Two sentence horror stories: http://www.mandatory.com/2014/02/21/20-terrifying-two-sentence-horror-stories/
Very short stories:
Extremely Short Stories:
“Tweet the gist:”
Tweet the plot of a favorite movie.
Tweet the central idea of a favorite song.
Tweet the main idea of a favorite poem.
(Note that these tweets might be physical, in-class experiences, rather than an online tweet. Just keep them to 140 characters!)
Then, “Instagram” the tweet: What visual would enhance the tweeted message?
There are several important task-specific functions that go along with Digital Microstories, primary among them are analysis of text and students eventually writing their own versions rather than always analyzing someone else’s writing. Both of these are aligned to Common Core standards for Key Ideas and Details (Anchor standards 1-3) in all grade levels in the reading standards and the first six writing standards around text types and production of writing. Additionally, because students are adding a visual component, they are also engaging reading standard 7 around the integration and evaluation of diverse media formats.
Now that we’ve defined the “What,” let’s take a look at the “How.”
There are many web tools available for creating visualizations of text, merging multiple types of media, and developing digital representations of thinking. For this particular instructional activity scenario, we’re looking for tools that engage the brevity factor. Those tools that let us create short, quick media productions will be the most useful for digital microstories and thus our opportunities for instant classroom gratification and analysis…and assessment…and engagement.
Here is a sampling of tools, both Web 2.0 and Device Applications, that we think would be extremely useful for digital microstorytelling:
With a vast variety of tools online and apps on devices/tablets, this short list is just the tip of the iceberg. Feel free to share your favorites in the comments section below! Additionally, these photo and image resources may help: Stock Exchange, Pixabay, Flickr’s Creative Commons
Using some of these web tools, we created some examples here, with Ernest Hemingway’s original Six Word Story, “For sale, baby shoes. Never worn.”:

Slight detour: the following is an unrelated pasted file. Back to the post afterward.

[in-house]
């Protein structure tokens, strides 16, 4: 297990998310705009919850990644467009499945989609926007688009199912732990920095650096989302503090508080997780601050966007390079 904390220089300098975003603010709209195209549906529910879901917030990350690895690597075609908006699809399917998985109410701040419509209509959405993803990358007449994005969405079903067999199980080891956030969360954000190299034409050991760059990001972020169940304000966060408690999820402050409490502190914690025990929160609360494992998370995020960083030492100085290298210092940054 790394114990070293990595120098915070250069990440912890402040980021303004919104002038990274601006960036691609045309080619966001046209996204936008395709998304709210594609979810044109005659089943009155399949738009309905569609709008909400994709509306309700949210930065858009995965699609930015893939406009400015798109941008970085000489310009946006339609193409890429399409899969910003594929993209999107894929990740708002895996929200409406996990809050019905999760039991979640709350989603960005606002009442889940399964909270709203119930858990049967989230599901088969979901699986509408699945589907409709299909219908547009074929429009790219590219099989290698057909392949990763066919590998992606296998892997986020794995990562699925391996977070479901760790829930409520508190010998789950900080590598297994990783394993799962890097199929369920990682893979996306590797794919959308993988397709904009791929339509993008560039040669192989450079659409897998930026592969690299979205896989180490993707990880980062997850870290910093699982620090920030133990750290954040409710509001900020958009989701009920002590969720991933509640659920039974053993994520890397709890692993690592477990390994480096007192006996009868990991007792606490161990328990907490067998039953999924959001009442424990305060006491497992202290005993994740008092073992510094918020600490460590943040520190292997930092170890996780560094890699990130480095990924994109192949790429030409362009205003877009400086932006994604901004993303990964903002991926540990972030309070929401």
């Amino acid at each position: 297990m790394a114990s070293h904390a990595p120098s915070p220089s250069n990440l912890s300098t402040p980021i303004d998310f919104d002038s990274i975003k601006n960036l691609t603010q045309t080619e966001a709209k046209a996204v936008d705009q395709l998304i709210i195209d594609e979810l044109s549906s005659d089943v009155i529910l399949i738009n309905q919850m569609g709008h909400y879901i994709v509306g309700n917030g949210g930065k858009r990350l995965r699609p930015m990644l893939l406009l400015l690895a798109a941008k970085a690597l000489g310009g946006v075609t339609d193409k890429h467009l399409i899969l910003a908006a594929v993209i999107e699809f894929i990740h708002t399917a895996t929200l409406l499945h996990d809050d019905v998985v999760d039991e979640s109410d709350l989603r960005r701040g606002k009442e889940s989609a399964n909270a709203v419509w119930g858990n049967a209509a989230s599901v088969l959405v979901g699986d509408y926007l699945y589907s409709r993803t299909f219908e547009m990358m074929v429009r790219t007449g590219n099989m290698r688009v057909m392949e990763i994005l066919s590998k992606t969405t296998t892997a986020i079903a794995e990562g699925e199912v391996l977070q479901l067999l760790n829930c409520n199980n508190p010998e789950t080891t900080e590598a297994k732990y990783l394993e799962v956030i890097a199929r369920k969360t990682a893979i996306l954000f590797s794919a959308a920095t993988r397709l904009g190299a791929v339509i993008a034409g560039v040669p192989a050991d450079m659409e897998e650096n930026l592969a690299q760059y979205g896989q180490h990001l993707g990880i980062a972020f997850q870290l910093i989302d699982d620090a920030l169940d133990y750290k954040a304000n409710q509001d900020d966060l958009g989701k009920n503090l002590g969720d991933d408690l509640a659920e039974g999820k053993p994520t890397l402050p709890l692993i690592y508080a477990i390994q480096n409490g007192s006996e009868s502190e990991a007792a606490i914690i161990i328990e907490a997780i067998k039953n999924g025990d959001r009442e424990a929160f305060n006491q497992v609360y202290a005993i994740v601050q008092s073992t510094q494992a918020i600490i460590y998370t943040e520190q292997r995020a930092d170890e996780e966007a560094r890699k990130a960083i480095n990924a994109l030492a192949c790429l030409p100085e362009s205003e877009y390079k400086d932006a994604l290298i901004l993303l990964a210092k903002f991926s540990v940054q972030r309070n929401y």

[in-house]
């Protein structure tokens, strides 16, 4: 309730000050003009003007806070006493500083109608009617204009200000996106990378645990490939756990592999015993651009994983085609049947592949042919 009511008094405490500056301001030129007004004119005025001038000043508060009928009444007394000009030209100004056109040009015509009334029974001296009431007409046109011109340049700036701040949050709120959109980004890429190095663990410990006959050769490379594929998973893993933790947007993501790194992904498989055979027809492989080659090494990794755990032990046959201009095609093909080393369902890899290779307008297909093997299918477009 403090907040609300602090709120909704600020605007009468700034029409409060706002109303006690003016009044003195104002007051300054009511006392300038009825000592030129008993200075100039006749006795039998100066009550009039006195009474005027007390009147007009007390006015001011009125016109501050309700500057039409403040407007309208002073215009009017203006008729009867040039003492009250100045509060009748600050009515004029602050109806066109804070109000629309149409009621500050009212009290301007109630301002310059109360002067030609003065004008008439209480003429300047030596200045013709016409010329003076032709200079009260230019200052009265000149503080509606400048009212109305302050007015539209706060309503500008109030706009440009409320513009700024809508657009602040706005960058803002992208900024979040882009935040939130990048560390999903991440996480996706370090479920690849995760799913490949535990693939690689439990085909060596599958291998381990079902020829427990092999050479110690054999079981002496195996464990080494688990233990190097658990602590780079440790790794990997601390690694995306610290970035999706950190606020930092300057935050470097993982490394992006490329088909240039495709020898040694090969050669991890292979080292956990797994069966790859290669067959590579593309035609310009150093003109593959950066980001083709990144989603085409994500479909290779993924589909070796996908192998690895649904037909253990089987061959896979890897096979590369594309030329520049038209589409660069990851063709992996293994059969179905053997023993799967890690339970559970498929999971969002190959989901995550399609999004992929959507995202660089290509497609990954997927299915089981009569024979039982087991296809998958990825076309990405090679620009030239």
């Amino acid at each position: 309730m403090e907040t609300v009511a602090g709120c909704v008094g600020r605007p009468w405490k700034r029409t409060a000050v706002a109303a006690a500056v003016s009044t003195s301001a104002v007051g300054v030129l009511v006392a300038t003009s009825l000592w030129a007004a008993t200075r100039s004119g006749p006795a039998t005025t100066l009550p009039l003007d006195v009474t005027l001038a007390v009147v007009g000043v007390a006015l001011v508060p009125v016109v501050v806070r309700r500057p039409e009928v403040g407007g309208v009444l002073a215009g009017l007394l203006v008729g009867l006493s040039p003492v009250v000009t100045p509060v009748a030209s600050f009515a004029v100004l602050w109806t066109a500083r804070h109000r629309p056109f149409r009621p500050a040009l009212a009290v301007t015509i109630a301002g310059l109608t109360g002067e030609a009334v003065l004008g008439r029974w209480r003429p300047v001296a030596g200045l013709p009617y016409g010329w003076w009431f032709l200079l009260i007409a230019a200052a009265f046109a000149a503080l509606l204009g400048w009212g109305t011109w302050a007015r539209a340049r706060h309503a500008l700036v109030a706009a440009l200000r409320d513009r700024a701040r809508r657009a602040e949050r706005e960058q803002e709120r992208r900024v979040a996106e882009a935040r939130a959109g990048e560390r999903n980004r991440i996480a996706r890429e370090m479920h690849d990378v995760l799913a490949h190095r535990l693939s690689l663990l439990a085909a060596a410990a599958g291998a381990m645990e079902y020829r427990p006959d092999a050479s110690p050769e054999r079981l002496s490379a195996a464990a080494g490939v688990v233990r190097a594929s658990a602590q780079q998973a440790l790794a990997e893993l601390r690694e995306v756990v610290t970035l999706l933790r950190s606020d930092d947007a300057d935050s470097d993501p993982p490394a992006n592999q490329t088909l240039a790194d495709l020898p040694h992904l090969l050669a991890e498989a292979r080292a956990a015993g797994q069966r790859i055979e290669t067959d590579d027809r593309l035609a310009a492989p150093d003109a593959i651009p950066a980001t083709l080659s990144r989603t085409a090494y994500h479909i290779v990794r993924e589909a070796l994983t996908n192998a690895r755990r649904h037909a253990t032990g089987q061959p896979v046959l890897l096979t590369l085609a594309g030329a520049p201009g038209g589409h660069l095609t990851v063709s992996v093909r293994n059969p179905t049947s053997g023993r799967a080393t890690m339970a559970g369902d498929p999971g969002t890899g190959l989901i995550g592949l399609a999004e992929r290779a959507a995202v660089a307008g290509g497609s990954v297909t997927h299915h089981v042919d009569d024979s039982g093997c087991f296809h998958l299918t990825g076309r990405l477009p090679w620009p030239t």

Note how our choices of associated media in the different web tools creates opportunities for divergent discussions, perhaps even comparative analysis of several visualizations of the same short text. How awesome would that be to explore in class?
Since these digital microstories are dependent on both text and other media, if you need help with images to create your own visualization, check out the photo and image resources in Mike’s Diigo account: https://www.diigo.com/user/mikefisher821/photos While many of these resources include free content, we would urge you to remember and model that attribution is still important and students should give credit where credit is due.
Here are a couple of useful sites to assist in providing that credit:
Wylio – Free, but will need to sign up or sign in with Google Account
Some of the web tools include content that students can use without attribution because they are an embedded component of the web tool or application.
So what’s the point of all this?
Learning and engagement are extremely powerful together. High levels of both help students remember more and evaluate better. Giving students opportunities to investigate short fiction forms and create them on their own opens up a plethora of avenues to creative development and ownership of learning.
Digital microstories offer students many opportunities for creativity, textual analysis, discernment, evaluation, engagement, and choices. How powerful is that? If we’re really going to work toward college and career readiness, shouldn’t we give our students authentic tasks and tools? We think so. And we think Digital Microstories are a great way to get there!